“I’m surprised anyone would make an apologia for the Stormont state” I hope my remarks weren’t taken in that way. Of course there was repression, but in the context of the 1950s, say, it was mild, when many European countries had dictators and the spectre of the Eastern Bloc was emerging. Perspective, not denial.

    Interesting quote – but it turns out even Paisley was right about child sexual abuse in the Catholic Church!

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  • By: Joe Tue, 01 Dec 2009 16:03:23

    In reply to crocodile.

    I hope he has Crocodile! And one day the two of them will meet up and form a great movement of non-sectarian progressive socialists that recognises that there are two (however shall I phrase this!) national groupings on this island but that the task of socialists is to work together to build a world, North and South, East and West, in which … you lot know the rest I hope because I seem to have forgotten.

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  • By: Joe Tue, 01 Dec 2009 16:12:59

    In reply to WorldbyStorm.

    Well WBS, one of those listed above on the SPI’s executive in 1973 went on to join the WP in Dublin Nth East in 1987ish – Des Hughes. Des went on to become a full-time official with SIPTU. He’s retired now but still hale and hearty – I met him on the ICTU protest march a few weeks back.
    At least one other major player in the anti-McCartan majority in Dublin Nth East at the time was also ex-SPI as far as I know. WP and later Labour Cllr Eamon O’Brien in Ballymun was another.

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  • By: Crocodile Tue, 01 Dec 2009 18:20:24

    In reply to Joe.

    Yeah, Joe. Like… what’s so funny ’bout peace, love and understanding?

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  • By: WorldbyStorm Tue, 01 Dec 2009 19:42:02

    In reply to Tim.

    Well my initial response was…

    Hmmmm… I’m in various minds about that. I think yes one can, but… I think it’s interesting that left wing thinking in the Unionist party and the PUP more recently seems to have linked back more to the Protestant working class than the working class in general (that’s a bit of a generalisation but Dawn Purvis’ comments on the Stormont regime recently are instructive in that regard). Issues of relationships to power come into play there (some might call it imperialism, but I’m leery about that term for various reasons too arcane to detail here).

    So presumably it was yes from the off. I don’t think one can be a member of the UUP or DUP and be a socialist. I think it is possible to be in the PUP and be a socialist. I can envisage a left Unionist party albeit, one that eschewed Stormont or majority rule and based its approach in socialism and something like civic unionism – perhaps that’s what the PUP is evolving into. Albeit that sounds like a left version of the Alliance Party… But… there remain problems. If one has issues with the left Republican viewpoint then equally one should have issues with a left Unionist viewpoint since both are effectively rooted in competing nationalisms.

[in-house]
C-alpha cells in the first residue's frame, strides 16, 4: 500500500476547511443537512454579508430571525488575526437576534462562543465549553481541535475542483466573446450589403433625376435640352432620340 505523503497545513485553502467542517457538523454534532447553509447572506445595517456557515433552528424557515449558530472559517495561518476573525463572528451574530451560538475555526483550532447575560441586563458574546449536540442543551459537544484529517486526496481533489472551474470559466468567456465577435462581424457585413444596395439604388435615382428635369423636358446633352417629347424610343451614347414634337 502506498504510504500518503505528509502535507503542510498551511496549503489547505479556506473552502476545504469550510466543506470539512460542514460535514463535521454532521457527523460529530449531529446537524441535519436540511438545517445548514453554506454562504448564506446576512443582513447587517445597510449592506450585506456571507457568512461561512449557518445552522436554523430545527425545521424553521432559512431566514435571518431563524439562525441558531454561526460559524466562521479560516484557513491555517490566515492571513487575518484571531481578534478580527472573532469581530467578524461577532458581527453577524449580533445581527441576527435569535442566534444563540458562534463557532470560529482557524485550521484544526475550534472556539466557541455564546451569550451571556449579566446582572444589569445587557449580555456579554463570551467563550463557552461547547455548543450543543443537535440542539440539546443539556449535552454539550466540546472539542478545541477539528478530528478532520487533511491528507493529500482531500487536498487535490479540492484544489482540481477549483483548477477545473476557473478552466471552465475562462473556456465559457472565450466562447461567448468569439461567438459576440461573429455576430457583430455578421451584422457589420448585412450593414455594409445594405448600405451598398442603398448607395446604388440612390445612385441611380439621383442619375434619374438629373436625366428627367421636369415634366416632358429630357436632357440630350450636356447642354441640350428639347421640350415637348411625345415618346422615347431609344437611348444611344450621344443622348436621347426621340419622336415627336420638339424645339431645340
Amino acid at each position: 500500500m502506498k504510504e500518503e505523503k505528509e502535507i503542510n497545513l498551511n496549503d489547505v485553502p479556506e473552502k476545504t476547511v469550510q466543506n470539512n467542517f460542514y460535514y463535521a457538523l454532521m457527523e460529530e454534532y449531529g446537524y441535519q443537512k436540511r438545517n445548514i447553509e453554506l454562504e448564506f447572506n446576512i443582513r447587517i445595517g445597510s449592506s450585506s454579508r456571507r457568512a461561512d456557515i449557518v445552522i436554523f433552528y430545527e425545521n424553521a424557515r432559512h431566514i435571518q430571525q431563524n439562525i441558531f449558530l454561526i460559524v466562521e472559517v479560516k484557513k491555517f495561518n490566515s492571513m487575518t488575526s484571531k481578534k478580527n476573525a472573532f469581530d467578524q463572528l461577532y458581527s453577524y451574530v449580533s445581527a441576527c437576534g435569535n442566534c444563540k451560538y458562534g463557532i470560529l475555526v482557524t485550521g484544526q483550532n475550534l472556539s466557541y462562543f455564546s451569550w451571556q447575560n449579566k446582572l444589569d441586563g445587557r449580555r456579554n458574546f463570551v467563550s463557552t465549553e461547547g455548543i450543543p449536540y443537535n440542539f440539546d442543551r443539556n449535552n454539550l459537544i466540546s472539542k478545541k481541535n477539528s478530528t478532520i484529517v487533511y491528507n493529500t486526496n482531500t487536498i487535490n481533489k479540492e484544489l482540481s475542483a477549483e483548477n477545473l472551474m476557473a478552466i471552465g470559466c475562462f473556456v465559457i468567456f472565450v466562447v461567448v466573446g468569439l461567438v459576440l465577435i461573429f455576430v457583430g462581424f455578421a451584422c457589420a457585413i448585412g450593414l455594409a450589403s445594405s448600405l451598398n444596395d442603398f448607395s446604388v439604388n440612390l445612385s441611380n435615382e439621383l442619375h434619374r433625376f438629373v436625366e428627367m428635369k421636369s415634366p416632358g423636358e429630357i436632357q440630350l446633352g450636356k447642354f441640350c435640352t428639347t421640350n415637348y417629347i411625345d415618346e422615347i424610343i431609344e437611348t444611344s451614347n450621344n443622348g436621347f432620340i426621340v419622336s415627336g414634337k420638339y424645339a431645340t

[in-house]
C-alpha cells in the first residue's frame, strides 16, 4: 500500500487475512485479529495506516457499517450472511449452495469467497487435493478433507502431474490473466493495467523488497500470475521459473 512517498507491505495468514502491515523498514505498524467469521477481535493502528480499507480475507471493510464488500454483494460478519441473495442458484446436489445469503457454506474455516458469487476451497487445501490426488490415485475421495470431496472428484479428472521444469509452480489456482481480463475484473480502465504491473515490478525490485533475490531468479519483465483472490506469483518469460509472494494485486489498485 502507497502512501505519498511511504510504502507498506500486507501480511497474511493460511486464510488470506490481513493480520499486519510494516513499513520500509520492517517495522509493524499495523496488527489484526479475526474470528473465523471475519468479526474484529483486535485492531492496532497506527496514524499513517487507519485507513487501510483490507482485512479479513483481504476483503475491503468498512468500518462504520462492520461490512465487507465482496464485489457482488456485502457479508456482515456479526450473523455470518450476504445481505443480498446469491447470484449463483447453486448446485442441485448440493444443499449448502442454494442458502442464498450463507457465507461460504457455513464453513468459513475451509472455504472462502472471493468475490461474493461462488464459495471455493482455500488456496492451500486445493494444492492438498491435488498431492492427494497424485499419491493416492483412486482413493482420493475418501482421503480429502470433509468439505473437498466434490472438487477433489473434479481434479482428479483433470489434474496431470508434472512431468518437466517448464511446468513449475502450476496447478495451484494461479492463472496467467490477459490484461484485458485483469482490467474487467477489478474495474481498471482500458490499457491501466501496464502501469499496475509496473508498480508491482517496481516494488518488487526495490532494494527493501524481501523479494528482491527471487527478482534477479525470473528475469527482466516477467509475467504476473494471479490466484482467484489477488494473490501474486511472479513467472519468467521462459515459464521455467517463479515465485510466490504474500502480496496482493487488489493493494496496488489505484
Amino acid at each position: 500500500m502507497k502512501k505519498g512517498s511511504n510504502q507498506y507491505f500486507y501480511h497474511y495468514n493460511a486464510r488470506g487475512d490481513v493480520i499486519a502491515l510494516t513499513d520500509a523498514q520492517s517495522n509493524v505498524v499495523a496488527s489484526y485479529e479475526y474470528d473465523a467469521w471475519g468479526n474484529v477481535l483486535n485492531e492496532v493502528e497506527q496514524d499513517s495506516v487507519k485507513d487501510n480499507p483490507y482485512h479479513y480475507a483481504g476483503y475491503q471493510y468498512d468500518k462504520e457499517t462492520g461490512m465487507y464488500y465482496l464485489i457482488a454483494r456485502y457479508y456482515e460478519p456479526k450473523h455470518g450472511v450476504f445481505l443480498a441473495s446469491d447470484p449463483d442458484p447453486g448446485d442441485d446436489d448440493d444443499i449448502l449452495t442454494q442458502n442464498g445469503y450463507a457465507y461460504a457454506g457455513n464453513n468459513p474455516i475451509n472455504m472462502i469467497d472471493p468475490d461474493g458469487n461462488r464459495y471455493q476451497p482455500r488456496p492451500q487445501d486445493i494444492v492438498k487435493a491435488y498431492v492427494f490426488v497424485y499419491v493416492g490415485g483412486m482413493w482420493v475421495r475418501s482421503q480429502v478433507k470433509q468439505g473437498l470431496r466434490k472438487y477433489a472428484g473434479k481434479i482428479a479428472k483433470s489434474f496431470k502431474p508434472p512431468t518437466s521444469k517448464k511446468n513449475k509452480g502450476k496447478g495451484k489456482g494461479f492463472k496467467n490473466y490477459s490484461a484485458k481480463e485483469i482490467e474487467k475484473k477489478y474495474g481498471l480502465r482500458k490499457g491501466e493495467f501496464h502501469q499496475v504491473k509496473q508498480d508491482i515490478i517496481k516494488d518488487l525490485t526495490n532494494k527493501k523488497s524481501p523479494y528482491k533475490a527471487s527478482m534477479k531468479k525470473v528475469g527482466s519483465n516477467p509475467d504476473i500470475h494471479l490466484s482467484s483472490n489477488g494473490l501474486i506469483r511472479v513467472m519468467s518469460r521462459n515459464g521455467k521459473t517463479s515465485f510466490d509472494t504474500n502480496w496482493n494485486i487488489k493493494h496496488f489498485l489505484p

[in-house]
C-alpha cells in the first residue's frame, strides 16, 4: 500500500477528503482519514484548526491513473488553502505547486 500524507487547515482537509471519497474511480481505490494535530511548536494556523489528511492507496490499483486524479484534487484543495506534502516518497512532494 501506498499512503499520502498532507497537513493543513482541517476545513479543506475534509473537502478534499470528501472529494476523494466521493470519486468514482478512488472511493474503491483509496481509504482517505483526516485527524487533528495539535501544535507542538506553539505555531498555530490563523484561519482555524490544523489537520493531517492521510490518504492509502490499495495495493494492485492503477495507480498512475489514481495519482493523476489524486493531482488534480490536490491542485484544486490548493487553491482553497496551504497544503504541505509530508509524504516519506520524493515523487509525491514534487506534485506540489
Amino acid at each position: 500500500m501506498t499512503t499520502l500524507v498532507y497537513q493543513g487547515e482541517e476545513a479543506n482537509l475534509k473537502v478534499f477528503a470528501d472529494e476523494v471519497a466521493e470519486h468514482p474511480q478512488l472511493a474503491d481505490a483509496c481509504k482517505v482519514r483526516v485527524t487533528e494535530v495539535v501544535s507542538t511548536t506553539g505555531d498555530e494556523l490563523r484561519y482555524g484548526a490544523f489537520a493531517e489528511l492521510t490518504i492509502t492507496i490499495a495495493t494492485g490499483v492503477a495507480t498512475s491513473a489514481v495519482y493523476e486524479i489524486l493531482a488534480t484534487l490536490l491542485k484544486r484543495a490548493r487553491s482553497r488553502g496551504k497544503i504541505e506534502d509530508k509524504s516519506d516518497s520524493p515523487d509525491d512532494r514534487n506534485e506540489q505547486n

On the other hand, and I think there’s some evidence for this, it’s possible that through left parties the two nationalisms might move towards a process of accommodation and respect for each other and engagement on practical issues. Maybe.

    Incidentally, I’m not hugely gone on the notion that you can’t have socialism with only 6 million people.

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  • By: WorldbyStorm Tue, 01 Dec 2009 19:45:26

    In reply to Fergus D.

    Nice one Fergus D… a lot of food for thought there. I think you point to a clear problem re the issue of Catholics/Nationalists trapped in a state which accorded them no sense of their identty, which from the off couldn’t for it saw any compromise on that issue as a fundamental betrayal. Indeed one could argue that for all the repressive social legislation the Senate seats in the South were considerably more politically in terms of a gesture than was ever offered to Nationalists in the North. And it’s interesting to me that that tradition remains extant to the point that Ross and Norris (albeit in a restricted constituency) still represent echoes of it…

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  • By: Big Bad Bob Wed, 07 Apr 2010 15:21:45

    In reply to WorldbyStorm.


    If she’s so “pro-European”, why did she sign up with the DUP and the Wintertons to a referendum on Lisbon?

    If she’s so “liberal”, why is her voting record on gay rights somewhat mixed?

    Oh, and why, by the way, did she vote for the Iraq War but against any inquiry into it?

    Just for the record, she’s pro-nuclear too.

    One just hopes the electorate of North Down are not similarly fooled.

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  • By: Joe Davis Tue, 02 Aug 2011 22:12:19

    In reply to Joe.

    I ‘m Joe too (Joe2) ?
    Im also proud to have been an active member of the SPI during the 1970s. Setting national party ideals back then was idealist, and impossibly so. Most of us were probably close to burnout by the 1977 Local Election. That 6% of the vote was never the result of Christian Socialist prayer-meetings, but the massive commitment to the “Learning by Doing” exercise which it was, of course.
    Jioe Davis

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  • By: WorldbyStorm Wed, 03 Aug 2011 07:40:41

    In reply to Joe.

    Joe, that’s great stuff. Quick question, just on foot of what others have asked here, how is it some people from the SPI went in with the DSP? It just seems much less rigorous than the SPI.